BMCR 1999.07.13

Lucrèce et les sciences de la vie. Mnemosyne supplementum

, Lucrèce et les sciences de la vie. Mnemosyne, bibliotheca classica Batava. Supplementum, 186. Leiden: Brill, 1999. 231 pages ; 25 cm.. ISBN9789004102309

This is a collection of eleven articles previously published by Schrijvers between 1974 and 1997. All are reprinted in their original form, apart from some unexplained changes in their titles and a certain amount of cross-referencing. Ten are in French, one (from Mnemosyne) in German. The book is handsomely produced, although it may be mentioned that the lack of a collected bibliography causes some tiresome difficulties with ” op. cit.” in the footnotes.

In spite of the differences in time and place of the original publication of the “chapters,” the book is remarkably well coordinated in style and mode of treatment. It is a book for classical scholars familiar with the problems of reading Lucretius. Schrijvers’ arguments are careful and always worth studying, even if some are not ultimately convincing.

We have a set of careful and detailed studies of fairly short passages of the Latin text, in two distinct groups, with the addition of a final more general study. The first group deals with Lucretius’ account, in book 5, 780-1160, of the formation and development of the human species; the second is concerned with sleep, dreams, and optical illusions (book 4, 907-1036 and 387-461). The final chapter is about the use of analogy in the whole poem.

The first half of the book, then, follows the rather erratic path laid down by Lucretius in the fifth book: first, the origin of mankind from the earth. Commenting on 5.823-4 (p.15) maternum nomen adepta / terra tenet merito, quoniam genus ipsa creavit / humanum, Schrijvers attributes to Lucretius an attractive etymological point: the genus humanum is “né de la terre, né de l’ humus.” The suggestion is probably wrong, if the next words are emended to atque animal, as they usually are, and the word humanus is actually allied to homo rather than to humus, but it is an entertaining idea.

Chapters 2 and 3 deal with the birth of deformed beings, and the imagined monsters of mythology. Chapter 4, on man and animal, connects the relevant section of book 5 (783-924 and 1028-90) with passages on biological subjects in book 2 and book 4. This is particularly interesting because of the interplay between materialistic explanation, the mechanisms of survival, and the consequent appearance of natural teleology. The theme is continued in chapter 5, on the origin of language, concluding with an illuminating comparison with the beginning of Galen’s De usu partium.

In chapters 6 and 7, “La vie sauvage” and “La vie sociale et politique,” Schrijvers proposes that Lucretius, like Cicero, was well acquainted with the work of the Peripatetic Dicaearchus, and drew some of his ideas directly from that source. This opens up a general problem that recurs in the later chapters: namely, the question of Lucretius’ sources and the objects of his criticisms. Frequently Peripatetic and Stoic sources are suggested; in chapters 8 and 9, on sleep and dreams respectively, late-Hellenistic medical and philosophical schools in general and Asclepiades in particular; in chapter 10, the Sceptics of the New Academy.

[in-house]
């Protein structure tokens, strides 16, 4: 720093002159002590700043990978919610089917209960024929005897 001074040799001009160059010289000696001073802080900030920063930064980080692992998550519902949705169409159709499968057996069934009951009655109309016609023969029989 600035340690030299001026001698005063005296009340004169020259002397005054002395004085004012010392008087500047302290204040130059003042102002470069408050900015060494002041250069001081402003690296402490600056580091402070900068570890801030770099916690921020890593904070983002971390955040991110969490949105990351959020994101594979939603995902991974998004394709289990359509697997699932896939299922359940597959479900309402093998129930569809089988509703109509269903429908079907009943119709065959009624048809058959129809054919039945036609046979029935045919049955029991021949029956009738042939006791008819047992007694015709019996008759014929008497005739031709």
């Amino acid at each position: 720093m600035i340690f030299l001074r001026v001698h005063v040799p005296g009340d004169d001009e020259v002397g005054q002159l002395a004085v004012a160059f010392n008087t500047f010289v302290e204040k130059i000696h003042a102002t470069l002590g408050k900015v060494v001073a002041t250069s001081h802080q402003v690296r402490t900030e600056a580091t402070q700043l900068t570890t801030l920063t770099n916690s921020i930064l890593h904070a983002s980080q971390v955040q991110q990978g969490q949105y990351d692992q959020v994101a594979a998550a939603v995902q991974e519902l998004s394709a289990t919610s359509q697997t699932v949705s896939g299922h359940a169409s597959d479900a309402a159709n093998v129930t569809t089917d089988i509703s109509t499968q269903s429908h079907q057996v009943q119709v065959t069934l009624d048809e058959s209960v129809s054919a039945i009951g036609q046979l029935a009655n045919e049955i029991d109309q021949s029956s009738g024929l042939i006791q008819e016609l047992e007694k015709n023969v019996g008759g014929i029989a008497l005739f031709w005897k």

In chapter 11, which describes and analyses Lucretius’ use of analogy in the whole poem, Schrijvers sums up his conclusion on the question of sources by saying (p. 196) that Lucretius, an eclectic author of the late Hellenistic epoch, composed his work by drawing upon the reservoir of scholarly philosophical and scientific themes which formed the Bildungsgut of his time.

Reading chapter 11 sent me back to its original publication, in the Fondation Hardt’s series vol. 24, Lucrèce (1978), where it was accompanied by my paper on “Lucretius the Epicurean” and Knut Kleve’s “The philosophical polemics in Lucretius.” I defended my view of Lucretius as one who drew almost entirely on Epicurus’ own works, rather than a contributor to later Hellenistic philosophical debates. Kleve drew attention to Epicurus’ own polemics against opponents in the surviving works and in the papyrus fragments of his On nature, and noted that Lucretius could be shown to be indebted to many such passages of Epicurus, although he cautiously allowed that there might be some influences from later philosophical debate.

But now there is a much more formidable opposition to Professor Schrijvers’ position in this respect, in David Sedley’s book, Lucretius and the Transformation of Greek wisdom (Cambridge University Press, 1998), which has taken advantage of the great progress recently made in the reading of the fragments of Epicurus’ On nature. Sedley produces powerful evidence and arguments for his conclusion that Lucretius was “an Epicurean fundamentalist.” His chapter 3 ends thus: “Contemporary philosophical and scientific debate played no part in [Lucretius’ enterprise]… His sole philosophical source and inspiration from early in book I until late in book VI is Epicurus’ great philosophical treatise, On nature.

Students of Lucretius will want to read both Schrijvers and Sedley. We have moved a long way from the position of Bailey and his predecessors and contemporaries, who often asserted that certain arguments of Lucretius were “no doubt” aimed at the Stoics. In Professor Schrijvers’ articles, all written before the publication of Sedley’s book, we have some learned and carefully researched examinations of Lucretian texts, explaining them as being inspired by the philosophy and science of the period between Epicurus and Lucretius. Sedley claims that Lucretius’ motivation comes not from recent controversies but almost wholly from his devoted study of Epicurus. We have the materials for a very interesting debate.